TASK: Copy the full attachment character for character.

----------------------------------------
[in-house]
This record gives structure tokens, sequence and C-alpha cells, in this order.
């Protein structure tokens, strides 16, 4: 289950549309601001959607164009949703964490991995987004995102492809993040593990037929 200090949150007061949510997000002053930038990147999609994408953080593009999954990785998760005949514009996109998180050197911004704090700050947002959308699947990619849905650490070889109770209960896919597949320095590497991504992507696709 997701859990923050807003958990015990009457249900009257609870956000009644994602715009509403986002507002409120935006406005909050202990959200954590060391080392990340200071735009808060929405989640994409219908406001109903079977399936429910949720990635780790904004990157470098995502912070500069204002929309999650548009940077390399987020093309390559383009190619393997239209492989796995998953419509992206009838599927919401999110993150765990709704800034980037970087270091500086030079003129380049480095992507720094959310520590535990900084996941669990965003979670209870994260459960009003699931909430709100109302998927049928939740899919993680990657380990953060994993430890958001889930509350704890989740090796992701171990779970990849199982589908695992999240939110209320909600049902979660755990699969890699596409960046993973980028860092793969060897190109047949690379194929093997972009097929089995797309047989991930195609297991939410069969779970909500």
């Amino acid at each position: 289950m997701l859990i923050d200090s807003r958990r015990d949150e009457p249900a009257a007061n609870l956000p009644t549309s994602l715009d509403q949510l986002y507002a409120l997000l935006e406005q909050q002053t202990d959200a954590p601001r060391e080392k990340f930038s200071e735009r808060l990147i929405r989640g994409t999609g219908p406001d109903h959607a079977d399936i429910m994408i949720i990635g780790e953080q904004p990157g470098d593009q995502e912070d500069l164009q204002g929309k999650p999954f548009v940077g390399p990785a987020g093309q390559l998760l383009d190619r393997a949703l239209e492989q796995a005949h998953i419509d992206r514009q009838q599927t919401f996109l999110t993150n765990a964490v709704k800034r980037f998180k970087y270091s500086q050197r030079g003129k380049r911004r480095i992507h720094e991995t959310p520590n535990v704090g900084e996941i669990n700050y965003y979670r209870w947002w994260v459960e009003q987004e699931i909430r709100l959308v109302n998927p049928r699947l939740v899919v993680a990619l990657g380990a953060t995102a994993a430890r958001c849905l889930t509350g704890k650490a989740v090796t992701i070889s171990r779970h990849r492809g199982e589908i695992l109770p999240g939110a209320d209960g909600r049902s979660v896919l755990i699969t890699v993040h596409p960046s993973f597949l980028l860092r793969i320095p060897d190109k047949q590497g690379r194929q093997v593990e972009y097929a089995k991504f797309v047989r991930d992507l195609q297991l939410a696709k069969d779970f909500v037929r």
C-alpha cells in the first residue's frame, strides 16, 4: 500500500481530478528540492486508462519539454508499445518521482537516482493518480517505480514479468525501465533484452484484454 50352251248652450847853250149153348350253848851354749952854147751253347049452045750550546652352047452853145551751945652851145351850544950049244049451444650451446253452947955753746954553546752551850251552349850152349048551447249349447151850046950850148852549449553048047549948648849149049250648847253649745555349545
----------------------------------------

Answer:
[in-house]
This record gives structure tokens, sequence and C-alpha cells, in this order.
């Protein structure tokens, strides 16, 4: 289950549309601001959607164009949703964490991995987004995102492809993040593990037929 200090949150007061949510997000002053930038990147999609994408953080593009999954990785998760005949514009996109998180050197911004704090700050947002959308699947990619849905650490070889109770209960896919597949320095590497991504992507696709 997701859990923050807003958990015990009457249900009257609870956000009644994602715009509403986002507002409120935006406005909050202990959200954590060391080392990340200071735009808060929405989640994409219908406001109903079977399936429910949720990635780790904004990157470098995502912070500069204002929309999650548009940077390399987020093309390559383009190619393997239209492989796995998953419509992206009838599927919401999110993150765990709704800034980037970087270091500086030079003129380049480095992507720094959310520590535990900084996941669990965003979670209870994260459960009003699931909430709100109302998927049928939740899919993680990657380990953060994993430890958001889930509350704890989740090796992701171990779970990849199982589908695992999240939110209320909600049902979660755990699969890699596409960046993973980028860092793969060897190109047949690379194929093997972009097929089995797309047989991930195609297991939410069969779970909500």
């Amino acid at each position: 289950m997701l859990i923050d200090s807003r958990r015990d949150e009457p249900a009257a007061n609870l956000p009644t549309s994602l715009d509403q949510l986002y507002a409120l997000l935006e406005q909050q002053t202990d959200a954590p601001r060391e080392k990340f930038s200071e735009r808060l990147i929405r989640g994409t999609g219908p406001d109903h959607a079977d399936i429910m994408i949720i990635g780790e953080q904004p990157g470098d593009q995502e912070d500069l164009q204002g929309k999650p999954f548009v940077g390399p990785a987020g093309q390559l998760l383009d190619r393997a949703l239209e492989q796995a005949h998953i419509d992206r514009q009838q599927t919401f996109l999110t993150n765990a964490v709704k800034r980037f998180k970087y270091s500086q050197r030079g003129k380049r911004r480095i992507h720094e991995t959310p520590n535990v704090g900084e996941i669990n700050y965003y979670r209870w947002w994260v459960e009003q987004e699931i909430r709100l959308v109302n998927p049928r699947l939740v899919v993680a990619l990657g380990a953060t995102a994993a430890r958001c849905l889930t509350g704890k650490a989740v090796t992701i070889s171990r779970h990849r492809g199982e589908i695992l109770p999240g939110a209320d209960g909600r049902s979660v896919l755990i699969t890699v993040h596409p960046s993973f597949l980028l860092r793969i320095p060897d190109k047949q590497g690379r194929q093997v593990e972009y097929a089995k991504f797309v047989r991930d992507l195609q297991l939410a696709k069969d779970f909500v037929r």
C-alpha cells in the first residue's frame, strides 16, 4: 500500500481530478528540492486508462519539454508499445518521482537516482493518480517505480514479468525501465533484452484484454 50352251248652450847853250149153348350253848851354749952854147751253347049452045750550546652352047452853145551751945652851145351850544950049244049451444650451446253452947955753746954553546752551850251552349850152349048551447249349447151850046950850148852549449553048047549948648849149049250648847253649745555349545